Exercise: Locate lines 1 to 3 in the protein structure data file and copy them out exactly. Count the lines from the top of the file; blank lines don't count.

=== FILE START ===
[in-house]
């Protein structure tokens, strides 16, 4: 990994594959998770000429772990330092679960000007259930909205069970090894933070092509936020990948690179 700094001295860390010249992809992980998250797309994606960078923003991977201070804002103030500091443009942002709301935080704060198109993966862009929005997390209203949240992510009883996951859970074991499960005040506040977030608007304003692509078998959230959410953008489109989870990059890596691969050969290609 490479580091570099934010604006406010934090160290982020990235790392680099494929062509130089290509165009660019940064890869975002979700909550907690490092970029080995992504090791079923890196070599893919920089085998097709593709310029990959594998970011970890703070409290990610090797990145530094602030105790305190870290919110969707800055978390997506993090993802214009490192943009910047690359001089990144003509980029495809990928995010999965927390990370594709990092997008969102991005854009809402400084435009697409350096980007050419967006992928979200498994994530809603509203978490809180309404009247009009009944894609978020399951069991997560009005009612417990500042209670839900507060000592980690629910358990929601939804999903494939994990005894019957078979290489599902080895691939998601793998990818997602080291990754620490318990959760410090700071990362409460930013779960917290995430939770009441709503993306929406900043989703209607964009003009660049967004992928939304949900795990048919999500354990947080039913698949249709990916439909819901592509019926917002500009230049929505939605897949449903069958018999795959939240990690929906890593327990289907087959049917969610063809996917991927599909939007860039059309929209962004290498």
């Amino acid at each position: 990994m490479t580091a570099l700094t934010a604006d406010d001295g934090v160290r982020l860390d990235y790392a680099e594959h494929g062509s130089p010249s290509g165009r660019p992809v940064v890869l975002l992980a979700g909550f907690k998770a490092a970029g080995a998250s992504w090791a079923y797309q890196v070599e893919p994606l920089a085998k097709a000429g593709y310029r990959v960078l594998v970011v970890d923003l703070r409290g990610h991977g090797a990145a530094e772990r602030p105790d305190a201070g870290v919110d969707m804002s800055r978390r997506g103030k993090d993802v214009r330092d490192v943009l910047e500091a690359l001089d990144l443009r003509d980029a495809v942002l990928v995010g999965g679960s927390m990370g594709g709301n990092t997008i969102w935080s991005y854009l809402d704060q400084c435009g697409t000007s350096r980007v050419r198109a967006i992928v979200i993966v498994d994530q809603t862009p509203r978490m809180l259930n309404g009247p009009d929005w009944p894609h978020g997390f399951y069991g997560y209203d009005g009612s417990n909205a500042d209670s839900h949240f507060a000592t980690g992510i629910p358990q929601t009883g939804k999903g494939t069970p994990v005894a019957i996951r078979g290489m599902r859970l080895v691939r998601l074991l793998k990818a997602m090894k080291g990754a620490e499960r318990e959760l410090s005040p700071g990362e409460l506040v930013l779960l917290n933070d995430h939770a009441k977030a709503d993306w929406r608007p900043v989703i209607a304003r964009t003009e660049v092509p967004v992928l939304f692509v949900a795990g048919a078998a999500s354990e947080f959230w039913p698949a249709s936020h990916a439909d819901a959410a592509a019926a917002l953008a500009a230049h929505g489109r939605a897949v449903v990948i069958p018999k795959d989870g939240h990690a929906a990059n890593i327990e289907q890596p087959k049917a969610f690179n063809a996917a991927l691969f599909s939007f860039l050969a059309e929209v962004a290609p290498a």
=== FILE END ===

[in-house]
């Protein structure tokens, strides 16, 4: 990994594959998770000429772990330092679960000007259930909205069970090894933070092509936020990948690179 700094001295860390010249992809992980998250797309994606960078923003991977201070804002103030500091443009942002709301935080704060198109993966862009929005997390209203949240992510009883996951859970074991499960005040506040977030608007304003692509078998959230959410953008489109989870990059890596691969050969290609 490479580091570099934010604006406010934090160290982020990235790392680099494929062509130089290509165009660019940064890869975002979700909550907690490092970029080995992504090791079923890196070599893919920089085998097709593709310029990959594998970011970890703070409290990610090797990145530094602030105790305190870290919110969707800055978390997506993090993802214009490192943009910047690359001089990144003509980029495809990928995010999965927390990370594709990092997008969102991005854009809402400084435009697409350096980007050419967006992928979200498994994530809603509203978490809180309404009247009009009944894609978020399951069991997560009005009612417990500042209670839900507060000592980690629910358990929601939804999903494939994990005894019957078979290489599902080895691939998601793998990818997602080291990754620490318990959760410090700071990362409460930013779960917290995430939770009441709503993306929406900043989703209607964009003009660049967004992928939304949900795990048919999500354990947080039913698949249709990916439909819901592509019926917002500009230049929505939605897949449903069958018999795959939240990690929906890593327990289907087959049917969610063809996917991927599909939007860039059309929209962004290498």
């Amino acid at each position: 990994m490479t580091a570099l700094t934010a604006d406010d001295g934090v160290r982020l860390d990235y790392a680099e594959h494929g062509s130089p010249s290509g165009r660019p992809v940064v890869l975002l992980a979700g909550f907690k998770a490092a970029g080995a998250s992504w090791a079923y797309q890196v070599e893919p994606l920089a085998k097709a000429g593709y310029r990959v960078l594998v970011v970890d923003l703070r409290g990610h991977g090797a990145a530094e772990r602030p105790d305190a201070g870290v919110d969707m804002s800055r978390r997506g103030k993090d993802v214009r330092d490192v943009l910047e500091a690359l001089d990144l443009r003509d980029a495809v942002l990928v995010g999965g679960s927390m990370g594709g709301n990092t997008i969102w935080s991005y854009l809402d704060q400084c435009g697409t000007s350096r980007v050419r198109a967006i992928v979200i993966v498994d994530q809603t862009p509203r978490m809180l259930n309404g009247p009009d929005w009944p894609h978020g997390f399951y069991g997560y209203d009005g009612s417990n909205a500042d209670s839900h949240f507060a000592t980690g992510i629910p358990q929601t009883g939804k999903g494939t069970p994990v005894a019957i996951r078979g290489m599902r859970l080895v691939r998601l074991l793998k990818a997602m090894k080291g990754a620490e499960r318990e959760l410090s005040p700071g990362e409460l506040v930013l779960l917290n933070d995430h939770a009441k977030a709503d993306w929406r608007p900043v989703i209607a304003r964009t003009e660049v092509p967004v992928l939304f692509v949900a795990g048919a078998a999500s354990e947080f959230w039913p698949a249709s936020h990916a439909d819901a959410a592509a019926a917002l953008a500009a230049h929505g489109r939605a897949v449903v990948i069958p018999k795959d989870g939240h990690a929906a990059n890593i327990e289907q890596p087959k049917a969610f690179n063809a996917a991927l691969f599909s939007f860039l050969a059309e929209v962004a290609p290498a």